The Pursuit of Happiness and Liberation

I finished reading Flow: The Psychology of Optimal Experience – Steps toward Enhancing the Quality of Life (1990) by Mihaly Csikszentmihalyi. The author spent years interviewing or surveying thousands of people from a broad range of occupations about what conditions allow them to enter into a unique state of consciousness, which is both productive, focused and enjoyable — in other words, getting into the flow.

One evening, I was sitting in a cafe waiting for my wife to get off work and reading the opening chapters of the book. I read the rather dry definition:

“The events that constitute consciousness — the things we see, fell, think and desire — are information that we can manipulate and use. Thus we might think of consciousness as intentionally order information.”

A lot of ideas started falling into place. We can choose how we perceive the world — or that small stream of events that we perceive through our senses and interpret with our mind.”We create ourselves by how we invest our energy ” (p. 33) and I understood that I had a lot more power over what mattered in my life than I thought.

I can’t do justice to the book here, but I do want to mention the eight elements that distinguish the flow experience:

  1. The task must be attainable or within reach of being completed through employing skills.
  2. We have to concentrate on what we are doing so that action and awareness merge into a single stream.
  3. The task must have clear goals.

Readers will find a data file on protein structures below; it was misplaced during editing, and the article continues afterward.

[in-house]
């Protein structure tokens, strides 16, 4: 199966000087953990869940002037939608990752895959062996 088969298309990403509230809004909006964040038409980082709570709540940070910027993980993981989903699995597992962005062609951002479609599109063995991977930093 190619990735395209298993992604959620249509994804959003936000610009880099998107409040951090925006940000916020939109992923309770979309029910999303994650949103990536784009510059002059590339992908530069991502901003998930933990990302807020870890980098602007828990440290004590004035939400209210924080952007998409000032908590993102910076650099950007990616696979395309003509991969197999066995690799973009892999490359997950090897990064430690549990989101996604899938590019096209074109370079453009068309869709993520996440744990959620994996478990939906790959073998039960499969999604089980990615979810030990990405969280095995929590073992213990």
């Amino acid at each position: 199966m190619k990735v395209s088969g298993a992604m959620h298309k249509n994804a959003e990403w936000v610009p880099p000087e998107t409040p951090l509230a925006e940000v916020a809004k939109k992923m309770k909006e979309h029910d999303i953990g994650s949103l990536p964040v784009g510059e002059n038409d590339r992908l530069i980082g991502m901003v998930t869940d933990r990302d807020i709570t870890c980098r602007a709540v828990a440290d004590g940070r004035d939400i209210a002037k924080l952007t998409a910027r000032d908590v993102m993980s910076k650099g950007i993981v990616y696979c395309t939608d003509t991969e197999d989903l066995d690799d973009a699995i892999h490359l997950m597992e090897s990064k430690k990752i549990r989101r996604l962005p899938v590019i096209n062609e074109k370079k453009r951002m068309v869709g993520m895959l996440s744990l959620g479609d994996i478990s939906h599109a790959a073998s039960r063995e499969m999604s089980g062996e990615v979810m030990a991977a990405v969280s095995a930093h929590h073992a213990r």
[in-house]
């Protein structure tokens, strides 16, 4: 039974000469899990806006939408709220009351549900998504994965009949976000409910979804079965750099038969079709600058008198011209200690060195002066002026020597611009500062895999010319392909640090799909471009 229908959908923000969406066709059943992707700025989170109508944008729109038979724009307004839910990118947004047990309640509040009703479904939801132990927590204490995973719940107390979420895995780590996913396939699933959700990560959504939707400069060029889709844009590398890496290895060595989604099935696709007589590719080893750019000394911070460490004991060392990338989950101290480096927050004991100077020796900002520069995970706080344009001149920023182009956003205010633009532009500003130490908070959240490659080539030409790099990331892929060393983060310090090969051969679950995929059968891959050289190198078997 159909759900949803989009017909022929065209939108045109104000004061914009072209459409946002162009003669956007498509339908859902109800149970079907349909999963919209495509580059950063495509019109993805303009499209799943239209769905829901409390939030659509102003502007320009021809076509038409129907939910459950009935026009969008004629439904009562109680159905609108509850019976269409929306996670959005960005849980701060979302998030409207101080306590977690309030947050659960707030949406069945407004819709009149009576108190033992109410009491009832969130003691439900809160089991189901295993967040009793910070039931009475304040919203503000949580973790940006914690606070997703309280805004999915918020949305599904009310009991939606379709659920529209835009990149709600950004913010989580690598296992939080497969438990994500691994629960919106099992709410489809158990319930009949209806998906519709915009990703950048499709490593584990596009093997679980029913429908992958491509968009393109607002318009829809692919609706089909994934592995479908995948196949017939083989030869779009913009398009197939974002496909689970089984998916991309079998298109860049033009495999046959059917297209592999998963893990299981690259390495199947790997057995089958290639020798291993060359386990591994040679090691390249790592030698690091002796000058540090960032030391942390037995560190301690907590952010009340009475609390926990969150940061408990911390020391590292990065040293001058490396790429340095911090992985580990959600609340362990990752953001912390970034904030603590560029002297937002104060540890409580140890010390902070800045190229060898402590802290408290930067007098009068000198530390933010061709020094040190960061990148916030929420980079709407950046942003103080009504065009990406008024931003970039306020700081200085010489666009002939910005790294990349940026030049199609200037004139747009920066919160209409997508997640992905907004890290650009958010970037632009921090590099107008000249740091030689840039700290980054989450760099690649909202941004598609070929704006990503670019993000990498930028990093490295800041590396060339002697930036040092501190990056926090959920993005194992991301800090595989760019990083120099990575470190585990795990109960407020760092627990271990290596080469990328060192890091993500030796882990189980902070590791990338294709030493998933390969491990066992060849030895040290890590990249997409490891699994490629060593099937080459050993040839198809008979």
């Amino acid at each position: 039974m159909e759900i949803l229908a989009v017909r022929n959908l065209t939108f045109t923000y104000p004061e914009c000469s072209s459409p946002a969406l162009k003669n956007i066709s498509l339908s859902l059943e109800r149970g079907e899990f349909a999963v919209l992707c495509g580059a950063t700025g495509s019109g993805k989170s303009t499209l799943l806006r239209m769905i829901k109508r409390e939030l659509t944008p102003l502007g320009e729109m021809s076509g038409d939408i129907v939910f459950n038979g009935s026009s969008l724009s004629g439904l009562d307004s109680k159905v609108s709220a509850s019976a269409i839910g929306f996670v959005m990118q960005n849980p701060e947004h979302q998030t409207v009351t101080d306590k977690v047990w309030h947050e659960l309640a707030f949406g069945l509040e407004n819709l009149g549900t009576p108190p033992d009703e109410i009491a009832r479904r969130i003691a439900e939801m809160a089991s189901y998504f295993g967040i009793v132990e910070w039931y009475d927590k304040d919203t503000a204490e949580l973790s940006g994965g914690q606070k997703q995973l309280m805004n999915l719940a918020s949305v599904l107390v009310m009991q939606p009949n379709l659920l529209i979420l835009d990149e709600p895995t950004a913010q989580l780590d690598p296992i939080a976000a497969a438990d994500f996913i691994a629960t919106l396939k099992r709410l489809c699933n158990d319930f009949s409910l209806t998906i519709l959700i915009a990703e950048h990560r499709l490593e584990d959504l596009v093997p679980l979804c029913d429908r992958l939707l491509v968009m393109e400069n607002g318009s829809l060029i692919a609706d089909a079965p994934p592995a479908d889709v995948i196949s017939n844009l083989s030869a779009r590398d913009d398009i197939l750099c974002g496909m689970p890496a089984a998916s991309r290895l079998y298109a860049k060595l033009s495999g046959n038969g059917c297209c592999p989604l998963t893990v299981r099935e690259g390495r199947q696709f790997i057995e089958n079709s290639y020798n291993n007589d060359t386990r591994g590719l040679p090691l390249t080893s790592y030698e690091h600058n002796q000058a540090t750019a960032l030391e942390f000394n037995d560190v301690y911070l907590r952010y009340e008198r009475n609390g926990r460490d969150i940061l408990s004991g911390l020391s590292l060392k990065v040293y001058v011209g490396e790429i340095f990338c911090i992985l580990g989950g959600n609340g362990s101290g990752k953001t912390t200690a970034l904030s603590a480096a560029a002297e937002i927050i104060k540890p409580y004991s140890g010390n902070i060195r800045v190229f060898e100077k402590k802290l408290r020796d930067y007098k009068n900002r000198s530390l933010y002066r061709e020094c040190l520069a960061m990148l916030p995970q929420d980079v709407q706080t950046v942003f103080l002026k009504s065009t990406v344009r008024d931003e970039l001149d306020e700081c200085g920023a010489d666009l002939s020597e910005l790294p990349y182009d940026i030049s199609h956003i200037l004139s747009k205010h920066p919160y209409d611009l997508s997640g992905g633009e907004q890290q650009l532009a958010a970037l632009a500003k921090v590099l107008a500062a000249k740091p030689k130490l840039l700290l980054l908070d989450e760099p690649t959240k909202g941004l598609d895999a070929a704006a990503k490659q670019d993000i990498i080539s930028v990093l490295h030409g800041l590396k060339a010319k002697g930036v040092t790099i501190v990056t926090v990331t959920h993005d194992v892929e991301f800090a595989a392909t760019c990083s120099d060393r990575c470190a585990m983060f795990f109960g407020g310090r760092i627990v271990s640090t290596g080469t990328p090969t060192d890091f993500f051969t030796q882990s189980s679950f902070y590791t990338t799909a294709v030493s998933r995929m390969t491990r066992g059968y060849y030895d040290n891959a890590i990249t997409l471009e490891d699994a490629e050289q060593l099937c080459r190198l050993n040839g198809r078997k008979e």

4. It must provide immediate feedback.
  5. It rises above the concerns of everyday life.
  6. It makes us feel as if we are in control.
  7. Concern for the self disappears, but a stronger sense of self emerges out of the flow experience .
  8. The sense of time is altered, even suspended.

The author cites yoga (and the martial arts) as an experience open to the psychology and physiology of flow. Indeed, he answered a question that I had been chewing on: why does yoga seem so hard for me, even after nearly three years of practice? When I’m in the middle of a vinyasa class, I never feel that I’ve have command over the asanas and movement, but I am still testing my edge, taking poses deeper, holding them longer, adding a bind. Some day I may master Sun Salutation and its variations. Hatha yoga offers an almost limitless horizon of challenge. But in the meantime, I can still savor the initial achievements of riding the breath and turning inward. Physically, yoga opens the door to flow so that I can experience it directly, so that I know what it feels like. Then, I can come back to that same feeling when I am thinking, writing or cutting the lawn.